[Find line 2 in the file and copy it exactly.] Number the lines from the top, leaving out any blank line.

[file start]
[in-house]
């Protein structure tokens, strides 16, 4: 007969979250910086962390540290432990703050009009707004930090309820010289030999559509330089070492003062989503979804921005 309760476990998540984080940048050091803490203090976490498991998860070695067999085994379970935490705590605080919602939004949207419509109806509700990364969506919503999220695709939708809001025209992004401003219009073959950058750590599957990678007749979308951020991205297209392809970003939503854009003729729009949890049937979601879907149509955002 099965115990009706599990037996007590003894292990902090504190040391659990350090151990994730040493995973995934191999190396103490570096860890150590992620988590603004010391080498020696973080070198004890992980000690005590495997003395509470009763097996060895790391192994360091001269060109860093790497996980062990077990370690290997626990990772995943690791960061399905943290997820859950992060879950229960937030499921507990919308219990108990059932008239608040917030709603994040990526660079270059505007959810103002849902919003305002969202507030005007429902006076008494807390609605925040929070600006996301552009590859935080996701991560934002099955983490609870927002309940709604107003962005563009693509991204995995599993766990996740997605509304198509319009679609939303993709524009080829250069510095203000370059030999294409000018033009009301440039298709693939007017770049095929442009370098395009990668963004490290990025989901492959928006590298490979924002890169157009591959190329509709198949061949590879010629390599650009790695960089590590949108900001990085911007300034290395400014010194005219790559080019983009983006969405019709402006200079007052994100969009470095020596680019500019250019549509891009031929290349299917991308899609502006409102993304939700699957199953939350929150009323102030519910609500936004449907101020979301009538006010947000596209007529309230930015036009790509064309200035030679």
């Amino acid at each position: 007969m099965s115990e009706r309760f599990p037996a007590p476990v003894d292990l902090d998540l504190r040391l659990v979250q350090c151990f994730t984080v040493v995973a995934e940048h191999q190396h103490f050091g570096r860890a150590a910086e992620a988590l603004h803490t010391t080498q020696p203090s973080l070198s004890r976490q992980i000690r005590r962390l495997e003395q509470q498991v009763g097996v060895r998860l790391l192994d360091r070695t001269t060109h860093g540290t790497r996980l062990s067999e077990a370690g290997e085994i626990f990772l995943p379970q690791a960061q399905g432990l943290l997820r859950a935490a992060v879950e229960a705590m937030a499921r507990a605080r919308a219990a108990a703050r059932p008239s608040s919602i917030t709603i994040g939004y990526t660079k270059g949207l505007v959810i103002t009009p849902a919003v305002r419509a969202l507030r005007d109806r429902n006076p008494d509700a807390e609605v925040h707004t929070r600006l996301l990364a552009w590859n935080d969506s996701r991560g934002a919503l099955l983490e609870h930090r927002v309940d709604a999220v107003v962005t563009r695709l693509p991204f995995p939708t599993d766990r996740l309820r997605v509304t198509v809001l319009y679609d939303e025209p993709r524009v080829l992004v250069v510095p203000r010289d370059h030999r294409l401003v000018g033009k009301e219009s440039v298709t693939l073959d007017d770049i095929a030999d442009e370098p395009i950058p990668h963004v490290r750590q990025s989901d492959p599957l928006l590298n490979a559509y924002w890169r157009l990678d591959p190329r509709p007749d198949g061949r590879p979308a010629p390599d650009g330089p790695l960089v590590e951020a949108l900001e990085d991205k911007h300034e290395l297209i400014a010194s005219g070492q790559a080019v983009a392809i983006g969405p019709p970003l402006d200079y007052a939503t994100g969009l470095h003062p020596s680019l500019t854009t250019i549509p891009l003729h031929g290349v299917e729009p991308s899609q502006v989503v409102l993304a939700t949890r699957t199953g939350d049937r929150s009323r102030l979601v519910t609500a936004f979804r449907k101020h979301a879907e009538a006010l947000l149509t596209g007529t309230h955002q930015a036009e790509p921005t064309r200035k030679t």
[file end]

């Protein structure tokens, strides 16, 4: 007969979250910086962390540290432990703050009009707004930090309820010289030999559509330089070492003062989503979804921005 309760476990998540984080940048050091803490203090976490498991998860070695067999085994379970935490705590605080919602939004949207419509109806509700990364969506919503999220695709939708809001025209992004401003219009073959950058750590599957990678007749979308951020991205297209392809970003939503854009003729729009949890049937979601879907149509955002 099965115990009706599990037996007590003894292990902090504190040391659990350090151990994730040493995973995934191999190396103490570096860890150590992620988590603004010391080498020696973080070198004890992980000690005590495997003395509470009763097996060895790391192994360091001269060109860093790497996980062990077990370690290997626990990772995943690791960061399905943290997820859950992060879950229960937030499921507990919308219990108990059932008239608040917030709603994040990526660079270059505007959810103002849902919003305002969202507030005007429902006076008494807390609605925040929070600006996301552009590859935080996701991560934002099955983490609870927002309940709604107003962005563009693509991204995995599993766990996740997605509304198509319009679609939303993709524009080829250069510095203000370059030999294409000018033009009301440039298709693939007017770049095929442009370098395009990668963004490290990025989901492959928006590298490979924002890169157009591959190329509709198949061949590879010629390599650009790695960089590590949108900001990085911007300034290395400014010194005219790559080019983009983006969405019709402006200079007052994100969009470095020596680019500019250019549509891009031929290349299917991308899609502006409102993304939700699957199953939350929150009323102030519910609500936004449907101020979301009538006010947000596209007529309230930015036009790509064309200035030679």